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Permanent £425k stamp duty threshold would mostly aid southerners

First-time buyers in the South of England who buy costlier properties would be the real winners if the minimum stamp duty threshold of £425,000 was made permanent, Zoopla analysis shows.

It’s being reported that this will be a pledge in the Conservative manifesto this week, as the minimum stamp duty threshold for first-time buyers is due to return to £300,000 in March next year.

As it stands, up to half of first-time buyers in London look to buy homes priced between £250,000 and £425,000.

The current threshold means eight in 10 first-time buyers across the UK don’t pay any stamp duty, as just 15% shop for homes between £425,000 and £625,000.

Richard Donnell, executive director at Zoopla, said: “A return to the old rules and price thresholds would have seen 30% of first-time buyers paying stamp duty once again.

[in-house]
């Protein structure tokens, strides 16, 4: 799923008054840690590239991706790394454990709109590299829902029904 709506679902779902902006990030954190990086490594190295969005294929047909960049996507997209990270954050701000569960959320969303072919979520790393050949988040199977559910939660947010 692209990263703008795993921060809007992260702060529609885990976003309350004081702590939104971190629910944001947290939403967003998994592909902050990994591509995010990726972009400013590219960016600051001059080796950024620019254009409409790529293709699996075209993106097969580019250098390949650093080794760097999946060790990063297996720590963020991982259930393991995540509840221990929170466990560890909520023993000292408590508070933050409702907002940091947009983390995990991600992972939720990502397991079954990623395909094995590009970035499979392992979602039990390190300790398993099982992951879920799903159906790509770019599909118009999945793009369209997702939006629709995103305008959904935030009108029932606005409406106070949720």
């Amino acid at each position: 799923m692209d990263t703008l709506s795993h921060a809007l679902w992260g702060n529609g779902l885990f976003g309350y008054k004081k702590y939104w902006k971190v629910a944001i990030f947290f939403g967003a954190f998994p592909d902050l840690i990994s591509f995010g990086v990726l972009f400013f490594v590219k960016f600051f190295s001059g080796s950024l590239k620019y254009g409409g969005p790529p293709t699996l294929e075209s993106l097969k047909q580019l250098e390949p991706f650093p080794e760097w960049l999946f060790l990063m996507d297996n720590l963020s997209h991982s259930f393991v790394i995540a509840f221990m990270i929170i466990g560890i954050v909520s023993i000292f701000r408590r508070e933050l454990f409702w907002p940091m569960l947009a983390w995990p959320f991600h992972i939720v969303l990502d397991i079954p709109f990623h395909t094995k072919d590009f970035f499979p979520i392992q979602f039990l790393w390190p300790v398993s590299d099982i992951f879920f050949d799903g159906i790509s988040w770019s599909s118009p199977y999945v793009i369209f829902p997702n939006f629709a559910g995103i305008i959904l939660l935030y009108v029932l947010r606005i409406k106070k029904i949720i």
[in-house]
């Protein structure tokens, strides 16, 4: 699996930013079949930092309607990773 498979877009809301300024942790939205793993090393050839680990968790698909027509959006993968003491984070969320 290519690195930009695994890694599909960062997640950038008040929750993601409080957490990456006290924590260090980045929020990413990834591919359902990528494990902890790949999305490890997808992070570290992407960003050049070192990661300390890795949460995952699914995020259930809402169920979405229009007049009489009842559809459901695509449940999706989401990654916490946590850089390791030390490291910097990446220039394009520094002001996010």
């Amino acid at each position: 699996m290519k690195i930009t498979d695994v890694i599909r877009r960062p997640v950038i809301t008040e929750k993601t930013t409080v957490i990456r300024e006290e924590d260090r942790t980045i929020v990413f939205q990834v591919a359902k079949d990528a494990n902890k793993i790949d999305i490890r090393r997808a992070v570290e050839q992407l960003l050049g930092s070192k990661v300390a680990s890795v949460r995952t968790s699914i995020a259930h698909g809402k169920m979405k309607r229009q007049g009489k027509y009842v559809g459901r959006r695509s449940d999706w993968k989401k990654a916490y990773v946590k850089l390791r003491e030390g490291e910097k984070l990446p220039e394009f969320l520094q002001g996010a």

“The primary challenge for first-time buyers remains the need to afford higher mortgage rates and pass mortgage affordability tests. For many, this means injecting more equity into home purchases to reduce the level of income needed to buy. This impacts buyers across southern England where house prices are highest and average deposits are over £60,000

“Building more homes at a wider range of price points and developing a market for long term fixed-rate mortgages are the key building blocks to help first-time buyers long term”